It would be a moment that would live in infamy.
Sunday, March 15th, 2020 at Midnight. The time that all movie theaters in all of Los Angeles would be closed for the first time in the history of Hollywood. Never before had such a thing occurred. During wars, depressions, 9/11, Y2K, when liquor was illegal, when Green Book officially won the Academy Award for Best Picture and people were up in arms, and of course when O.J. Simpson was “on the loose.”
No, this is gigantic. Behemoth. Enormous.
But that’s not the story.
The story is that tonight at midnight, when theatrical exhibition officially shuts down for what is (allegedly) until the end of March, that it may end up being longer than that. And if it’s longer than that, it may forever destroy a certain percentage of the theatrical business. And most of all, when the doors officially close and those trademark Arclight sausages and homemade caramel corn are officially off-limits…
…the streaming era officially begins.
Because now, if you want to see a theatrical movie? You can’t. Because from this day forward, if you want to experience a communal experience while watching The Invisible Man, you’re shit outta luck. Because now, if you want to differentiate quality theatrical films from quality streaming films, there will be no way to do so…since…well…
Now, let’s not be all doom and gloom. Theaters will open up at some point in the future. They’ll come back with the big blockbuster movies you always planned to see in theaters. But the longer theatrical exhibition is on hold, the more people will watch big budget films on streaming services, and the more people will start to say to themselves…”shit, why go to the theater when I can have this experience at home?“
It’s what the exhibition world has been trying to forestall for years. It’s why Cannes argued with Netflix. It’s why AMC did the same. It’s why the Academy worked so hard to keep streaming movies from getting the nominations and the awards because it meant the death of an institution that was rapidly going the way of the Dodo bird.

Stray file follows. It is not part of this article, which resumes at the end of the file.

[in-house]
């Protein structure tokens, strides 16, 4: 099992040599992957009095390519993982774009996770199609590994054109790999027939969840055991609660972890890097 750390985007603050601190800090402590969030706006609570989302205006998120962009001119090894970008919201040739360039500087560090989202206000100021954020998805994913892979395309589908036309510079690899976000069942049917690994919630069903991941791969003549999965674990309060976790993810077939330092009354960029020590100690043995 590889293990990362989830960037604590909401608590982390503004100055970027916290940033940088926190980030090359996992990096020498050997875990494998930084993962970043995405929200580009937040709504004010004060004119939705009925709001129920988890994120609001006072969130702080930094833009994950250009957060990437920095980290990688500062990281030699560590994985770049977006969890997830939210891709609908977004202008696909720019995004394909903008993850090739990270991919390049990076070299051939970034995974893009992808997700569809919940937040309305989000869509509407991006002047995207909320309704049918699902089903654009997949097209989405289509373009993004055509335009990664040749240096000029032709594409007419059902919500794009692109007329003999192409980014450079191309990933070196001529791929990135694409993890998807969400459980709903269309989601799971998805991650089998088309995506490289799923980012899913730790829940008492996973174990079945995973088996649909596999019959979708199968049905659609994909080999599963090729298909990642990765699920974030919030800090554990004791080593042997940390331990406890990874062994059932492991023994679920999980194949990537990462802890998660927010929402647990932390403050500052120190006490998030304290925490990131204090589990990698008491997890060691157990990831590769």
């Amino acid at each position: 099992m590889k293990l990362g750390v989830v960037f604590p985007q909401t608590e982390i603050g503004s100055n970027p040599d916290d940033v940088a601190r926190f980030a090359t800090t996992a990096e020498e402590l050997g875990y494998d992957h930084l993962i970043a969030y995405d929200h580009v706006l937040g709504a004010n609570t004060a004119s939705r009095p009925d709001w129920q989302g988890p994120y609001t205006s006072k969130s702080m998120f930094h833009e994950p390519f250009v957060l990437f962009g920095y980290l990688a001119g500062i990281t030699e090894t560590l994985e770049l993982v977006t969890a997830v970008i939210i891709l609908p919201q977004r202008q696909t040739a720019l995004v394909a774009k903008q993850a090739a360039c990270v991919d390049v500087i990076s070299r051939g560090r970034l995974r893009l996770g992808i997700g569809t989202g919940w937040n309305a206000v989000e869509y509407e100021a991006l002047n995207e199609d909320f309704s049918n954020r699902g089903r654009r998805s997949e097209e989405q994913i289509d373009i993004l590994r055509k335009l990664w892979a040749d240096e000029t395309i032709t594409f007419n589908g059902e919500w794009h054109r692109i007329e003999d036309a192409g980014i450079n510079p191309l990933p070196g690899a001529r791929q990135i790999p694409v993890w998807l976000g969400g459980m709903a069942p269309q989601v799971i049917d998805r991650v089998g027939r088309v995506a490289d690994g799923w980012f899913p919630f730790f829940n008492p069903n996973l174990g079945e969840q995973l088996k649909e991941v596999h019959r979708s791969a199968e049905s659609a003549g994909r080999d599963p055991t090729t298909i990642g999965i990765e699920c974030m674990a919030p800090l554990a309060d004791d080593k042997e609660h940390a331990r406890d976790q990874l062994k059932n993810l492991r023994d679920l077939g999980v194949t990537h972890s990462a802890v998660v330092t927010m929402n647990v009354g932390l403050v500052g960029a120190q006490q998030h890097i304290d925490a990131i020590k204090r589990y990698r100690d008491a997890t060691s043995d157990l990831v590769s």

But that’s kinda the way it’s going as you read this.
Did you ever hear that ancient story Plato used to tell about the young sheep herder whose wife got sick and went away to stay with her parents in a far away land? And that while she was gone, the young sheep herder thought often of her, growing increasingly sad that his lovely wife was not there to share the cold bed at night. As her sickness was significant, she was gone for more than six months, and during that time, unbeknownst to her, the young sheep herder had found a solution in quelling his almost obsessive desperation for feeling the breath…the touch…of another. Unfortunately for the young sheep herder’s wife…it was a sheep. So when she returned, having been gone for so long, the young sheep herder no longer looked at her with adoring eyes, but rather, found his obsession deeply attached to the animal that had replaced her.
Maybe it wasn’t Plato.
But it doesn’t matter. Because the moral of the story is the same. When you take something away from someone…a group of people, who are so passionate about that one thing, then they must find a new thing to replace that old thing… When the old thing comes back…a lot of people have already moved on to something else.
Alas. Why the streaming era officially begins tonight at midnight.
It’s a crazy, scary, motherfucking out-of-control time in our World. Things are changing. Uncertainty is par for the course. We are facing a kind of unknown none of the current generations have ever experienced throughout war, tragedy and that whole Netflix Quickster debacle.
Yes. Times are changing.
And so is the way people will end up getting their entertainment.